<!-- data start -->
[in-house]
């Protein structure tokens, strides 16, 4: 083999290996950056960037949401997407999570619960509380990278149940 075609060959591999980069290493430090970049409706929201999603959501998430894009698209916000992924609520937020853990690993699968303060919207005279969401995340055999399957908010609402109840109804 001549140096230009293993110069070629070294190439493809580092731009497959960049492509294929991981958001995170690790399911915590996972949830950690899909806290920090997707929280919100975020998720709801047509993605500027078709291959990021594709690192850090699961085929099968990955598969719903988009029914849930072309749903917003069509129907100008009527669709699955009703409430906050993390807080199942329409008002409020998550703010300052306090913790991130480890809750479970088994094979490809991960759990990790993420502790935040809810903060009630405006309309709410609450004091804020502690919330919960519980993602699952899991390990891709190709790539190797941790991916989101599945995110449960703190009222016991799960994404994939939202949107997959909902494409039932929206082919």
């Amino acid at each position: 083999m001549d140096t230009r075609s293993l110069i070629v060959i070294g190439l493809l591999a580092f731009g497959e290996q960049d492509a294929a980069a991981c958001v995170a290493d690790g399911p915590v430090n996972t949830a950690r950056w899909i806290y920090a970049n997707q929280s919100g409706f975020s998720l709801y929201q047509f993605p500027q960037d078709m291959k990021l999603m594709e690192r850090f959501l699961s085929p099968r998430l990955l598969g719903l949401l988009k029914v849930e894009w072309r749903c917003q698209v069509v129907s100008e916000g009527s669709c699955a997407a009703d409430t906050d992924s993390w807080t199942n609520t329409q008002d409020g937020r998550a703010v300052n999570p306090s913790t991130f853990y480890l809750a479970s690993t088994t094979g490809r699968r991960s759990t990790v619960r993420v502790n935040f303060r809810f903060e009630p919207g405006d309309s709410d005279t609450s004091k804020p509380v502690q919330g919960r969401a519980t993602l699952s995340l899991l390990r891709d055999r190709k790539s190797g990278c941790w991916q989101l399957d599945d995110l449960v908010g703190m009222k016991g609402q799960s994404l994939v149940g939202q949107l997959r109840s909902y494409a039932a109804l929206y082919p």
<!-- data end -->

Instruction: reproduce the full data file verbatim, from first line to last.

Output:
[in-house]
């Protein structure tokens, strides 16, 4: 083999290996950056960037949401997407999570619960509380990278149940 075609060959591999980069290493430090970049409706929201999603959501998430894009698209916000992924609520937020853990690993699968303060919207005279969401995340055999399957908010609402109840109804 001549140096230009293993110069070629070294190439493809580092731009497959960049492509294929991981958001995170690790399911915590996972949830950690899909806290920090997707929280919100975020998720709801047509993605500027078709291959990021594709690192850090699961085929099968990955598969719903988009029914849930072309749903917003069509129907100008009527669709699955009703409430906050993390807080199942329409008002409020998550703010300052306090913790991130480890809750479970088994094979490809991960759990990790993420502790935040809810903060009630405006309309709410609450004091804020502690919330919960519980993602699952899991390990891709190709790539190797941790991916989101599945995110449960703190009222016991799960994404994939939202949107997959909902494409039932929206082919």
């Amino acid at each position: 083999m001549d140096t230009r075609s293993l110069i070629v060959i070294g190439l493809l591999a580092f731009g497959e290996q960049d492509a294929a980069a991981c958001v995170a290493d690790g399911p915590v430090n996972t949830a950690r950056w899909i806290y920090a970049n997707q929280s919100g409706f975020s998720l709801y929201q047509f993605p500027q960037d078709m291959k990021l999603m594709e690192r850090f959501l699961s085929p099968r998430l990955l598969g719903l949401l988009k029914v849930e894009w072309r749903c917003q698209v069509v129907s100008e916000g009527s669709c699955a997407a009703d409430t906050d992924s993390w807080t199942n609520t329409q008002d409020g937020r998550a703010v300052n999570p306090s913790t991130f853990y480890l809750a479970s690993t088994t094979g490809r699968r991960s759990t990790v619960r993420v502790n935040f303060r809810f903060e009630p919207g405006d309309s709410d005279t609450s004091k804020p509380v502690q919330g919960r969401a519980t993602l699952s995340l899991l390990r891709d055999r190709k790539s190797g990278c941790w991916q989101l399957d599945d995110l449960v908010g703190m009222k016991g609402q799960s994404l994939v149940g939202q949107l997959r109840s909902y494409a039932a109804l929206y082919p």